Achieving Person-Centered Education in an Online Environment

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Achieving Person-Centered Education in an Online Environment

As a high-school student, I had the opportunity to choose between a number of really good candidate colleges to pursue my Bachelor’s degree. I wanted a school with a good academic reputation and narrowed my choice to one pretty large university (30,000+ students) and one that had a student population of about 3,000. I chose the smaller school because it felt like I would not be lost in the crowd and would receive personal attention. That turned out to be the right path for me as I had the opportunity to participate in all sorts of sports teams (as a 5’0” guard I played basketball), join a sorority, live on campus, and enjoy the academic and recreational facilities one would expect of a much larger university. Plus class sizes were such that all my professors knew me.

Students have even more choices now. As Dean of Doctoral Programs at University of the Rockies, I find myself in a leadership position in a university with a similar “smaller-college” student experience for graduate education, although there aren’t any dorms, sports teams, or other traditional ways to connect. The student experience at University of the Rockies happens mostly online through classes, webinars, calls, and video interfacing with faculty, other students, and staff. However, the same factors that made for my fruitful undergraduate school experience are built into University of the Rockies’ academic model: highly qualified professors, large-school quality resources, and a person-centered culture treating students as self-directed individuals with unique needs.

Courses at University of the Rockies are designed and taught by faculty who all have a terminal degree, such as a PhD, PsyD, EdD, or JD, and provide top quality education in the classroom. Class sizes stay relatively small, with courses designed to encourage discussions between students and professors, and also among students who are mostly mid-career professionals themselves. The class experience is less like my undergraduate freshman physics lecture with 200 students, and more like the seminar classes I had as a senior, with classmates who had interests similar to mine.

Connection is about availability. While students don’t live on a traditional campus, all the expected support is provided from admissions, academic, and financial services advisors who know students by name, to Student Access and Wellness and Career Services who can provide support when needed. The Library databases are comprehensive for graduate students in the degree programs offered and available 24/7 (unlike my undergraduate library that closed at 10 pm). The Writing Center offers paper review services within 24 hours, as well as online tutorials, videos, and email support. Both the Writing Center and the Library provide 24/7 chat so students can also be connected to a real person at any time they need help. This individualized support helps students who may be working on their schoolwork after they come home from their job and put the kids to bed. In contrast, my undergraduate school was small enough that I could walk everywhere, but I certainly did not have all-night access.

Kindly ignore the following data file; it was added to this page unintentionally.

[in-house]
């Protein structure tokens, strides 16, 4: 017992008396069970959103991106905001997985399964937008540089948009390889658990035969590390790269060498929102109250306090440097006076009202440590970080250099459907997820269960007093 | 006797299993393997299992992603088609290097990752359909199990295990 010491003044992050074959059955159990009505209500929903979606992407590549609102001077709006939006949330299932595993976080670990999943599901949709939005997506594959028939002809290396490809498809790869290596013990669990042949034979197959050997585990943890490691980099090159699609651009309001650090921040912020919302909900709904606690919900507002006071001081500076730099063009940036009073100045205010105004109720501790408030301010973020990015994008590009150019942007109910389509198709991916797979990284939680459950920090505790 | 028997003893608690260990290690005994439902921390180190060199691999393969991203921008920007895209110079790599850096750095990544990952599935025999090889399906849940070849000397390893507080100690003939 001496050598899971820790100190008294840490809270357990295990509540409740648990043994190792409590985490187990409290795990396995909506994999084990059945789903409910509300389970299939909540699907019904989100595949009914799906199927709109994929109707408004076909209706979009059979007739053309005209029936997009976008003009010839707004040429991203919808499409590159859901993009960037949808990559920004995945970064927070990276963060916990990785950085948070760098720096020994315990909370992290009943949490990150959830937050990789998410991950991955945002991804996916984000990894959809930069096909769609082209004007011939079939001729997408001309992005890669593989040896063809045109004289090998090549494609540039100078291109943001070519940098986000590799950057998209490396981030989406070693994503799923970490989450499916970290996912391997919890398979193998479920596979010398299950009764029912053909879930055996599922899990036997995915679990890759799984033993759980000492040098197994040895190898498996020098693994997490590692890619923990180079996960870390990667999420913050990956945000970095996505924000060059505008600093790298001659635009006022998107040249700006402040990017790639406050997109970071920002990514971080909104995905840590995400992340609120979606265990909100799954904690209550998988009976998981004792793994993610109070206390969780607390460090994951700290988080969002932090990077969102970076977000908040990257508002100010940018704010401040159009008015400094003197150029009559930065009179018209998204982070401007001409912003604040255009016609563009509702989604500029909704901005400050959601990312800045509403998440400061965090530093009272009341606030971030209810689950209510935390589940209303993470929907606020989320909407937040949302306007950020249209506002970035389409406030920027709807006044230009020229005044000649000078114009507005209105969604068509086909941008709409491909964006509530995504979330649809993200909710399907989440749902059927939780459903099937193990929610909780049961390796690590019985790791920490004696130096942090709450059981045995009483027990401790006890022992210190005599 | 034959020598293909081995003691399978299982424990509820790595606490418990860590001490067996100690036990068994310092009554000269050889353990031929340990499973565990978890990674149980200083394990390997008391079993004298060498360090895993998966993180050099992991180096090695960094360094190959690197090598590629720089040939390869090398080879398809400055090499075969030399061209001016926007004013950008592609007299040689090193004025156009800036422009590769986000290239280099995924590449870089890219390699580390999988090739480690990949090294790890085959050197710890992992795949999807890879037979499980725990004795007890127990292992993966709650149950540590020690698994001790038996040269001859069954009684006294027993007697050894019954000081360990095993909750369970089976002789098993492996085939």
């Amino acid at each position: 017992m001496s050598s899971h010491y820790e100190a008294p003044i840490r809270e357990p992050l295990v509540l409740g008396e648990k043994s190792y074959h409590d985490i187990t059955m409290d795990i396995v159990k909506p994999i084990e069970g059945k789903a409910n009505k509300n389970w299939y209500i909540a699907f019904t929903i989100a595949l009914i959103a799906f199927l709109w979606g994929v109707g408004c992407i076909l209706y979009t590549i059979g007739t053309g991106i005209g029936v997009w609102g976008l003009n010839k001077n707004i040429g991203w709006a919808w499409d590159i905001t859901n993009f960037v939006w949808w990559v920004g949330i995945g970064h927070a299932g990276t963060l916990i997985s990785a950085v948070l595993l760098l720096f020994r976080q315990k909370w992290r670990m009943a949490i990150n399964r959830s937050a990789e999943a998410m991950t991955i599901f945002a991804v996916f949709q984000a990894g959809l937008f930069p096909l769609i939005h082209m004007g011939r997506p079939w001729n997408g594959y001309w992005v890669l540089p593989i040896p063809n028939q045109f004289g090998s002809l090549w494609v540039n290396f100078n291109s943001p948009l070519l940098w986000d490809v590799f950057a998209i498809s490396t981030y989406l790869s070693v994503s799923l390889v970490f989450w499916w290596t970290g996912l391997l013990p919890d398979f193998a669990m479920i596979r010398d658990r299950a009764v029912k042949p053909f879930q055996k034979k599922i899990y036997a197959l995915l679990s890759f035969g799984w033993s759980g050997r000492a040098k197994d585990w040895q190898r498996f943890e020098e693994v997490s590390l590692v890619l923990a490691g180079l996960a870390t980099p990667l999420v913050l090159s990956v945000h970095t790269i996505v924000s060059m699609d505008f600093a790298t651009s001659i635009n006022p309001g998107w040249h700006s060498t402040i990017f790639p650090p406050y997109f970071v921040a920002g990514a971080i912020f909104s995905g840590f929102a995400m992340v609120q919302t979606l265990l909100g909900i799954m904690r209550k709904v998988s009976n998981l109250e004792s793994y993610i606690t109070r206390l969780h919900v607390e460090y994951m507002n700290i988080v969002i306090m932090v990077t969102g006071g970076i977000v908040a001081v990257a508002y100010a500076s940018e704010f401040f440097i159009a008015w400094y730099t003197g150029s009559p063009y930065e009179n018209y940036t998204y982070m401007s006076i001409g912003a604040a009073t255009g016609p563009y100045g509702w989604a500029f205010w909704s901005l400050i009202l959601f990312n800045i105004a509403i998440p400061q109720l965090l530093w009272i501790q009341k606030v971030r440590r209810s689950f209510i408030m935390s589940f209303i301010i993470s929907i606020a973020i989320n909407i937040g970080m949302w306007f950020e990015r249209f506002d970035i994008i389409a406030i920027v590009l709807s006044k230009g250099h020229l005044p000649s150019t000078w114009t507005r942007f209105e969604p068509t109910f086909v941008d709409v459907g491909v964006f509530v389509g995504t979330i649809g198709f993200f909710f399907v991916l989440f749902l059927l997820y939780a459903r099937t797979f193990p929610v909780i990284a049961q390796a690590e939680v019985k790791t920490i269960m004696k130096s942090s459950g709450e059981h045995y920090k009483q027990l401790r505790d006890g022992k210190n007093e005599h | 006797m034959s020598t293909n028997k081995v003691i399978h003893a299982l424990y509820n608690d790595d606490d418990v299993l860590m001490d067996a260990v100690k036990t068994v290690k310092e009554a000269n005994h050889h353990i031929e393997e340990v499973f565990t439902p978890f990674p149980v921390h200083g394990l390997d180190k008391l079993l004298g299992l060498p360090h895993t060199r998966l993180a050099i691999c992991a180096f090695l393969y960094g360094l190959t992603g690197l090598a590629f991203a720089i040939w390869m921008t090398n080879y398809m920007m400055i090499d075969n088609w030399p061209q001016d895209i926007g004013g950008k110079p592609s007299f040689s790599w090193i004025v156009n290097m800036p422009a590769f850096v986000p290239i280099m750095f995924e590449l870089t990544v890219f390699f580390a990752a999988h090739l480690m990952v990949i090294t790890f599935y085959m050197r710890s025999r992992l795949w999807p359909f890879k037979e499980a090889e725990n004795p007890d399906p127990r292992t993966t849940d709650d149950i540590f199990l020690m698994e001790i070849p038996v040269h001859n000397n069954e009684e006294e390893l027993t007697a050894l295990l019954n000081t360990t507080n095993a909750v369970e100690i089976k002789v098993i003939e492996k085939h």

As may be expected, studies of online graduate programs have found that lack of human interaction is a major challenge for students (Deshpande, 2016; Golde, 2000; Hoskings & Goldberg, 2005). To address that challenge, University of the Rockies strives to provide person-to-person interaction at many points of contact. Having a person-centered culture means that faculty, staff, the Registrar, and even the Deans know most of the students by name. We work hard to understand each student’s journey through their studies, and for the doctoral students, through their dissertation. To help prepare for working on their dissertation, doctoral students all attend at least three in-residence workshops in Denver where they meet faculty, staff, and most importantly, each other, to get that extra in-person attention to feel that they are seen, heard, and supported as individuals. One of my job functions is to help students navigate uncommon situations, so I know that care is given to each individual as they decide to enter, reenter, and progress through their respective programs. I have gotten to know most of the faculty and many students, and we all work together to create the best fit for instructors in classes, as well as student-centered dissertation committees. Our Circles of Practice model will, in the future, include both faculty and students with similar interests collaborating on projects.

University of the Rockies may not have sports teams, or even a mascot, however, it does provide a quality person-centered education with the convenience of working toward a degree while at home or on the road. And for a school that focuses on the social and behavioral sciences, it is all about the connection and helping our students succeed.



Written by Dr. Irene Stein, Dean, Doctoral Programs


Deshpande, A. (2016). A qualitative examination of challenges influencing doctoral students in an online doctoral program. International Education Studies, 9(6), 139-149.

Golde, C. M. (1998). Beginning graduate school: Explaining first-year doctoral attrition. New Directions for Higher Education, 101, 55-64.

Hoskins, C. M., & Goldberg, A. D. (2005). Doctoral student persistence in counsellor education programs: Student-program match. Counselor Education and Supervision, 44, 175-187.

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